We would never have moved forward with this process if we were not both in 100% agreement. It is often that my husband acts as my spiritual barometer, of sorts. There are times I have interesting ideas of what I think we should do. And then he gets a wary look in his eye, sighs, and tells me why it’s probably not the best idea. The times when he gets a thoughtful look in his eye, nods, and tells me it’s something we should consider are the times when I realize maybe this idea isn’t so crazy. God has an amazing why of molding hearts into agreement. There was never any indication from my husband that we should not do this. His first response was something along the lines of, “Well, we have a lot of questions we’d have to consider . . .” – which was a very pleasant surprise. He is very protective of me, and of my stress level, and this opportunity came at a time when my stress level was HIGH with all the other obligations I had on my plate. Yet, instead of telling me this would probably push me over the edge, he recognized it for what I did – God calling us to do what He’d put on our hearts years before. As such, we also knew He would protect my mind and my heart.

How will you be able to give up a child you’ve carried in your own body for nine months?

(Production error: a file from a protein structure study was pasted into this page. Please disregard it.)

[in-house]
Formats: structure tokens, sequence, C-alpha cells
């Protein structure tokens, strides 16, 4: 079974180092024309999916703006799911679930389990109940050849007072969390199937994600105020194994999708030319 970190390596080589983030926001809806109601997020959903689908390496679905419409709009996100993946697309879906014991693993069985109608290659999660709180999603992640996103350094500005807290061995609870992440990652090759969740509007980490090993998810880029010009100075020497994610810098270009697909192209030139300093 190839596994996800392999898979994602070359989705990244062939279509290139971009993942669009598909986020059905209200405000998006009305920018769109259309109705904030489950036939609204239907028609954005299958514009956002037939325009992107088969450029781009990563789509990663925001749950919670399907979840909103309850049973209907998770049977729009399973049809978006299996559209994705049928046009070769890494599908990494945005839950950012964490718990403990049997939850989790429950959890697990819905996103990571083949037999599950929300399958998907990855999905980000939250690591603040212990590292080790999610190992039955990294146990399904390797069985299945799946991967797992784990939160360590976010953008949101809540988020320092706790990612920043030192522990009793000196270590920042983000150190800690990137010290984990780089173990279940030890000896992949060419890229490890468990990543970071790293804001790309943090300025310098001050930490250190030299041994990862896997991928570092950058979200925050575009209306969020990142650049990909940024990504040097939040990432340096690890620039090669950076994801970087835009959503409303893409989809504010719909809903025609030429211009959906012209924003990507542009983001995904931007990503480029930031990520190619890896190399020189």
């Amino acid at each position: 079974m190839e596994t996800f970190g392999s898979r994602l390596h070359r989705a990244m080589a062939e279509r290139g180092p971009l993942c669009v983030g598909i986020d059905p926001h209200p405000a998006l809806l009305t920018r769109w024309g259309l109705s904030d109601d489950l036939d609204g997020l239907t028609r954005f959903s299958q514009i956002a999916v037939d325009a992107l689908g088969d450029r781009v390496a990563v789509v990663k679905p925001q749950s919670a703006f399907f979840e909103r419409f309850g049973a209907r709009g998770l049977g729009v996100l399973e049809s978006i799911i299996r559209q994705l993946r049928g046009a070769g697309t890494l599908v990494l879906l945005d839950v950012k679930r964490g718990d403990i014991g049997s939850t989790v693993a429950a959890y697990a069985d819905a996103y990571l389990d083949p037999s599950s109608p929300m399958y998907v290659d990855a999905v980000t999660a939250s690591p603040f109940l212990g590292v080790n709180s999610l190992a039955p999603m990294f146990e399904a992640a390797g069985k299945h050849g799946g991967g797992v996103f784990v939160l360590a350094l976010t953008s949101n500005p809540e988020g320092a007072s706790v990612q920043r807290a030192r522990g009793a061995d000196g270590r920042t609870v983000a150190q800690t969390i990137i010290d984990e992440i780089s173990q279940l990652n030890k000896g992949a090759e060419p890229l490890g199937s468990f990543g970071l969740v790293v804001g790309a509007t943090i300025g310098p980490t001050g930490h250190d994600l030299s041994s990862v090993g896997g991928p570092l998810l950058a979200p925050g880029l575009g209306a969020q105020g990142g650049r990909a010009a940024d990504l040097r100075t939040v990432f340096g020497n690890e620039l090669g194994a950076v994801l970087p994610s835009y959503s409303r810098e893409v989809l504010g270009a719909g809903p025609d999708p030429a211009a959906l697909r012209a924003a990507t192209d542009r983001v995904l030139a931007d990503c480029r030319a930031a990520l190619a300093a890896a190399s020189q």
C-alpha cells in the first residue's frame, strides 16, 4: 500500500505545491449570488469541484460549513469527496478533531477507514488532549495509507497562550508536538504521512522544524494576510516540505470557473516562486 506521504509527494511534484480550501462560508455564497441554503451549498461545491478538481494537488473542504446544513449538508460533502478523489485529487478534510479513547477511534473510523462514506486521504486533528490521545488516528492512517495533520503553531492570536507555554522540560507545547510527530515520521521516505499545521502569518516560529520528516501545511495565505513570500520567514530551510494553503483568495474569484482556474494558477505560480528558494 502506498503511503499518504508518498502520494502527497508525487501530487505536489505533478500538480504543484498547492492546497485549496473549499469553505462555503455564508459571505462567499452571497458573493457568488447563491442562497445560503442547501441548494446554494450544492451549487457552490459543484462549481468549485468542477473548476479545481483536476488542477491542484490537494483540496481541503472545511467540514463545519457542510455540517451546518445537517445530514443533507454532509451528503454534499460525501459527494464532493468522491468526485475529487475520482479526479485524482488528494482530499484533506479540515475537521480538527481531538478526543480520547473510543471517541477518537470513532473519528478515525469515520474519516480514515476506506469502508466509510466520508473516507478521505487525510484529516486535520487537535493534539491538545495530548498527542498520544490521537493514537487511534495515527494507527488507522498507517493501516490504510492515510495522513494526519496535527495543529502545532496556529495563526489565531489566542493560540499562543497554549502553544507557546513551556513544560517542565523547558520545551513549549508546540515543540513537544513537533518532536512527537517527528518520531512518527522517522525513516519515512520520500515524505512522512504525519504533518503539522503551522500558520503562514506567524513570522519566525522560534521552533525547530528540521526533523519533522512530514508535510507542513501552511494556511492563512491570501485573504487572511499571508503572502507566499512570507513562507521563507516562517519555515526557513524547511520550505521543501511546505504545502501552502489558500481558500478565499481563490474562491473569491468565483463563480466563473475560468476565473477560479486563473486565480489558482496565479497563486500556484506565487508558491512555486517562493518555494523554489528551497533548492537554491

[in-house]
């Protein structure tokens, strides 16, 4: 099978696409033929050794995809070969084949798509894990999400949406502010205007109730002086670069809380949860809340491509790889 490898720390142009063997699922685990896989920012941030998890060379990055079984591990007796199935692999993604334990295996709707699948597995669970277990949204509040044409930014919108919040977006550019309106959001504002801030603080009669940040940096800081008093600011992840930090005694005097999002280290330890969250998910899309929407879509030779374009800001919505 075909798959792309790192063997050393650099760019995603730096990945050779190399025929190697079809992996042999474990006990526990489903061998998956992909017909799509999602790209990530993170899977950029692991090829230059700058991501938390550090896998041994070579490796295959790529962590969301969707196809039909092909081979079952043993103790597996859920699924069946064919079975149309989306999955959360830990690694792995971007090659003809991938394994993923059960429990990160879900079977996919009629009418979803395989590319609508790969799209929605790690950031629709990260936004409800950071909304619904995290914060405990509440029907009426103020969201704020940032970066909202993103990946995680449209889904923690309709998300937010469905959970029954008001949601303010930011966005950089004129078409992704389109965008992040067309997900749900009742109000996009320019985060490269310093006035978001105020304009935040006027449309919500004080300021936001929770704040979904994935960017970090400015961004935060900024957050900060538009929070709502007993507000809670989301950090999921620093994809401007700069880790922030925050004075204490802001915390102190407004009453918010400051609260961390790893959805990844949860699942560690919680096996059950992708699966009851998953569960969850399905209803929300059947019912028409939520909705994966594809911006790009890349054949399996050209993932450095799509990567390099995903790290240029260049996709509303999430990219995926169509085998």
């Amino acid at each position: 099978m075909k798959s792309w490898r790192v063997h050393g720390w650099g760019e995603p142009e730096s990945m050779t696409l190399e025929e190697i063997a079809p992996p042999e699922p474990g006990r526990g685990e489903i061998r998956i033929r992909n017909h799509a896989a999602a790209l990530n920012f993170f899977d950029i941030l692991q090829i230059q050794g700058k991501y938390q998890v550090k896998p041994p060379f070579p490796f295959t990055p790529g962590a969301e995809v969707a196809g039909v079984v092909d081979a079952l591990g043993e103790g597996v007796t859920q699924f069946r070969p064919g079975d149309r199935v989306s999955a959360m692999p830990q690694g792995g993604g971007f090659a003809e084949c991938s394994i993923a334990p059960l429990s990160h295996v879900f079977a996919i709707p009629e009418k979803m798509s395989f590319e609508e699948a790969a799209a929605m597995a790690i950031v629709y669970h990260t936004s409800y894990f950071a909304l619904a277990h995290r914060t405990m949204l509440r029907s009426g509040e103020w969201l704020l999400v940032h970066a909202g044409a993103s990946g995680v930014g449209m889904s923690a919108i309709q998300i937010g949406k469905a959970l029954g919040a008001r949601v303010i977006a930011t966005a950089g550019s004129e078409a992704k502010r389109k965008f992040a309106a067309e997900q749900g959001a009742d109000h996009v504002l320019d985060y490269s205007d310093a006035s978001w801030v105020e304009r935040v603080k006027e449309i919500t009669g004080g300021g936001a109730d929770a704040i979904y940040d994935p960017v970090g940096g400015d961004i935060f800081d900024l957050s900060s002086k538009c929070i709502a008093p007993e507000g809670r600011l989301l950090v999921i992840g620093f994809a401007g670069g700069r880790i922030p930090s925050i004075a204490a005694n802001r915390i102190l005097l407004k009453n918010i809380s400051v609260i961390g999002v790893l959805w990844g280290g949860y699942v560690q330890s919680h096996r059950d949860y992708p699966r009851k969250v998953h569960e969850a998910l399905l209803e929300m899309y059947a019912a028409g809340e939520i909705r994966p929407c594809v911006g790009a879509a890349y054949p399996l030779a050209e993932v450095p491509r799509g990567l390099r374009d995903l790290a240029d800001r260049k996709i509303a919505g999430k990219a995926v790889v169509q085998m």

First of all, I don’t really see it as “giving up” a child – as I’m merely giving this little one back to his/her parents. I’m fairly confident I will be able to keep the mental separation between this child and my own. In the same way we have had a little guy in our home nearly every school day for the past two years, who then goes home to his Momma and Daddy at the end of the day, we’ll take care of this little one – nourish and care for it and give it a healthy place to grow – and then we’ll send it home. That said, I already have plans to get myself a kitten after this process – just in case I still have the urge to care for and cuddle something tiny 😉

That is so self-less – I could never do that!

Not exactly a question, but a common response, nonetheless. While I appreciate the compliment, it makes me uncomfortable knowing the many areas of my life in which I am incredibly selfish. I also feel this journey is no more self-less than many others who make sacrifices to follow God’s plan for their lives – those who walk away from what they know to share the love of Christ in another country, those who give up years of time with their families to serve and protect our country, those who sacrifice daily to care for loved ones unable to care for themselves, those who open their homes to adoption and foster care. And I especially feel for those women who, like me, are carrying a child that will grow up in another home, be raised by other parents, yet are their own flesh and blood – those women who don’t choose pregnancy, as we did, yet choose life. Those, to me, are much more self-less actions than choosing to carry someone else’s child for a mere nine months and then returning to life, somewhat, as usual. I can understand why some apply the title to us, but I do not feel deserving.

Overall, I appreciate the overwhelmingly positive reaction to this next step of our lives. We are so honored to be a part of this and we are so grateful for the prayers offered up for all of us. Our friends and family are such a treasure to us.